Honors Program Winter Site Visits

Business honors students had no idea what was in store when they signed up for the program’s winter term site visits. Some had never heard of either of the companies aside from a quick googling the night before. But the two site visits ended up being more intriguing and interactive than many could have imagined.

The first stop was Arcimoto, an electric car startup in Eugene. The company’s hip and exuberant president told the history of the company and that it was based on the idea that human travel can be vastly improved as far as efficiency and carbon impact go. This premise led the company to design a two-person vehicle based on a motorcycle style 1+1 platform that is steered via handle bars. With a full roll cage, it offers far more protection than a motorcycle in addition to the extra wheel in front for stability. Weighing in at less than 1000 pounds, the fully electric vehicle brings efficiency to travel at a degree the market has yet to see. Arcimoto has already developed multiple functioning vehicles and is now in the stages of ramping up production after a successful marketing trip up and down the West Coast, which landed it a large number of orders.

The second company honors students visited that day was Attune Foods, LLC. This company provided a counterpoint in terms of size and capacity compared with Arcimoto. Attune produces different granola and nut mixes for a large variety of retailers and brands. Site managers gave students a tour of the production plant, showing them the entire process of turning raw materials into packaged and finished products ready for shipment.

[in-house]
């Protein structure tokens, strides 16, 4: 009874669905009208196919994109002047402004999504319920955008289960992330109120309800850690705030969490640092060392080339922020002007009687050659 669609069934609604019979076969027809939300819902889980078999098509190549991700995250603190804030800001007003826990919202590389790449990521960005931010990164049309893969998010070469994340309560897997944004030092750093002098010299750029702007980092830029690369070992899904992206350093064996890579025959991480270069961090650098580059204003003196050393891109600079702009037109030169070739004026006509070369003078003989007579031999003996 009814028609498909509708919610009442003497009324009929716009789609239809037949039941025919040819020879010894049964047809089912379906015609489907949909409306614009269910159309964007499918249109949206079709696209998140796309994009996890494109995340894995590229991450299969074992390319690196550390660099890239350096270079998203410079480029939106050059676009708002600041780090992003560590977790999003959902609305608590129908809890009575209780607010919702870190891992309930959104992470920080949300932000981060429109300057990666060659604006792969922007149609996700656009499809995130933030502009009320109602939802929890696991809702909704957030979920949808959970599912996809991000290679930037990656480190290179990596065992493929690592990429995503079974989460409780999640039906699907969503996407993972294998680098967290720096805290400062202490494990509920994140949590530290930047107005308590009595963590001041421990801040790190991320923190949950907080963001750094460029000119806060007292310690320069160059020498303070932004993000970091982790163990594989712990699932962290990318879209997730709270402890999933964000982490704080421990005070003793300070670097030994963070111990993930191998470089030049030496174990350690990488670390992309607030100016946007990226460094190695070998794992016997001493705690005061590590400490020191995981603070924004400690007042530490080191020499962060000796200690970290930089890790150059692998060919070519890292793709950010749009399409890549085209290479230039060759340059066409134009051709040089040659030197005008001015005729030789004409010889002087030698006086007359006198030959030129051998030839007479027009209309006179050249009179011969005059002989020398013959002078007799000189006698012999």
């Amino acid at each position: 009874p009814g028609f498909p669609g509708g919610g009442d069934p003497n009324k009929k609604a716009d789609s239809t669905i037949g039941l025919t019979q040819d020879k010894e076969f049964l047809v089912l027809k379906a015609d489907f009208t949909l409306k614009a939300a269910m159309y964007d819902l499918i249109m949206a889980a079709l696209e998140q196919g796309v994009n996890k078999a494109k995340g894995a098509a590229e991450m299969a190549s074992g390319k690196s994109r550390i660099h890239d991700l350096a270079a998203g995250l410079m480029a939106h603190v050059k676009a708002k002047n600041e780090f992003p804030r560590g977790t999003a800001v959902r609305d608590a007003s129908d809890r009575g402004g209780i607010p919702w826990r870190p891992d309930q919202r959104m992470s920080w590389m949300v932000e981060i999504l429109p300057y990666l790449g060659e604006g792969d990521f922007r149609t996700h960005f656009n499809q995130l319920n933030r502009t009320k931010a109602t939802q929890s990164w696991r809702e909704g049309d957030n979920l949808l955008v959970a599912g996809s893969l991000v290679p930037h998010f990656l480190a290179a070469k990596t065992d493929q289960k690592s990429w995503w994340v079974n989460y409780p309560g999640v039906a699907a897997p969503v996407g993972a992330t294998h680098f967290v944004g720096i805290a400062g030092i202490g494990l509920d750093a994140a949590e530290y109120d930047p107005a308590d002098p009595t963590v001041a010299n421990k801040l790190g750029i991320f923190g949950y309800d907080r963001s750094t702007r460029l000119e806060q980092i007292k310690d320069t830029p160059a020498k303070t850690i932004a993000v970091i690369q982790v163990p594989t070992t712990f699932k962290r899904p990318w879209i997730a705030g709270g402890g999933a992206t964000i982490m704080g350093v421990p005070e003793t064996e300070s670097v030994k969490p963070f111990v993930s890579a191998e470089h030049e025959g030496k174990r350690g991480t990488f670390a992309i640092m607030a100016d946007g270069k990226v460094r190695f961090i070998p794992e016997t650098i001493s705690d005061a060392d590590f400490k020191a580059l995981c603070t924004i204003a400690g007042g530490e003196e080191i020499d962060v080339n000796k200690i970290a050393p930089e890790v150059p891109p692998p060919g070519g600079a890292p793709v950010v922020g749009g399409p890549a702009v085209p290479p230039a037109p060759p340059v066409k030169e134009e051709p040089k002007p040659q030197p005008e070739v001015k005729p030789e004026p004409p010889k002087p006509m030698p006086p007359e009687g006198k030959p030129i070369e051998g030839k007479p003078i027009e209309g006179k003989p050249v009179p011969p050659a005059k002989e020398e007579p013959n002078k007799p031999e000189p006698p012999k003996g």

The company’s maximized use of space and automation would have made even the most rigorous operations and business analytics professors proud. Students saw how workers change over assembly lines for different product runs and how the company forecasts demand to ensure it has the right amount of product at the right time. Everyone especially enjoyed sampling freshly baked granola straight from the oven on its way to the packaging machine.

Altogether, both site visits exposed students to a sampling of the many different types of businesses in the Eugene community, and demonstrated how each of them fulfills its own niche in the market. These visits are a great part of the Business Honors Program, providing wonderful opportunities to diversify knowledge while putting lessons learned in the classroom into real-world context.

Story by Kennedy Salveter, ’17. Salveter is a junior studying accounting. He currently is a resident assistant in the Business Residence Community in Earl Hall and a member of the UO Triathlon Team. Salveter will be graduating in spring 2017.

Written by UO Business

The UO Lundquist College of Business empowers an engaged community of students, faculty, staff, and stakeholders who create, apply, and disseminate knowledge that contributes significantly to their professions, communities, and society. The college delivers a dynamic learning environment where world-class professors engage and get to know students, where students work on real projects for real companies, and where alumni go on to high-powered jobs worldwide.